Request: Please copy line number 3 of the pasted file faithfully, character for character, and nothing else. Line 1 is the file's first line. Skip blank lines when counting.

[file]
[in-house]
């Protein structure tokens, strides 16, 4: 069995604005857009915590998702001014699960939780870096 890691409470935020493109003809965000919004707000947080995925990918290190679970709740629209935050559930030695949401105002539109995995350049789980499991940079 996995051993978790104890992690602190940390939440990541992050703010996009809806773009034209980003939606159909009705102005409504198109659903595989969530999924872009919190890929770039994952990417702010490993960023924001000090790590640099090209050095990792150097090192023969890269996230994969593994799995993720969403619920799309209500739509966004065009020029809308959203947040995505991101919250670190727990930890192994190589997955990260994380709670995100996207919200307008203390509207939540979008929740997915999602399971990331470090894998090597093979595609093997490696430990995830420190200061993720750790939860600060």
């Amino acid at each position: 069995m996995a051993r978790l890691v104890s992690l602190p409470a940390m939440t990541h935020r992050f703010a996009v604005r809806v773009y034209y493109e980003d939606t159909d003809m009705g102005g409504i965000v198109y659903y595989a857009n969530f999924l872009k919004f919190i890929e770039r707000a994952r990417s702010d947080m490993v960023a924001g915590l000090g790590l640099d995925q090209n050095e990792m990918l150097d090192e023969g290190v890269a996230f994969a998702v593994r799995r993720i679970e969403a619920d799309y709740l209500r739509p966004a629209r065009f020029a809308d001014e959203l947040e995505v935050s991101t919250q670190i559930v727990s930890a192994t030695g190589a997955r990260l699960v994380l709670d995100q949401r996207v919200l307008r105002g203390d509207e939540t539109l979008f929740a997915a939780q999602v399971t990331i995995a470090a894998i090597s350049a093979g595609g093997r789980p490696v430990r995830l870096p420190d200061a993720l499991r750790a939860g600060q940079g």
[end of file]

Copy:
């Amino acid at each position: 069995m996995a051993r978790l890691v104890s992690l602190p409470a940390m939440t990541h935020r992050f703010a996009v604005r809806v773009y034209y493109e980003d939606t159909d003809m009705g102005g409504i965000v198109y659903y595989a857009n969530f999924l872009k919004f919190i890929e770039r707000a994952r990417s702010d947080m490993v960023a924001g915590l000090g790590l640099d995925q090209n050095e990792m990918l150097d090192e023969g290190v890269a996230f994969a998702v593994r799995r993720i679970e969403a619920d799309y709740l209500r739509p966004a629209r065009f020029a809308d001014e959203l947040e995505v935050s991101t919250q670190i559930v727990s930890a192994t030695g190589a997955r990260l699960v994380l709670d995100q949401r996207v919200l307008r105002g203390d509207e939540t539109l979008f929740a997915a939780q999602v399971t990331i995995a470090a894998i090597s350049a093979g595609g093997r789980p490696v430990r995830l870096p420190d200061a993720l499991r750790a939860g600060q940079g």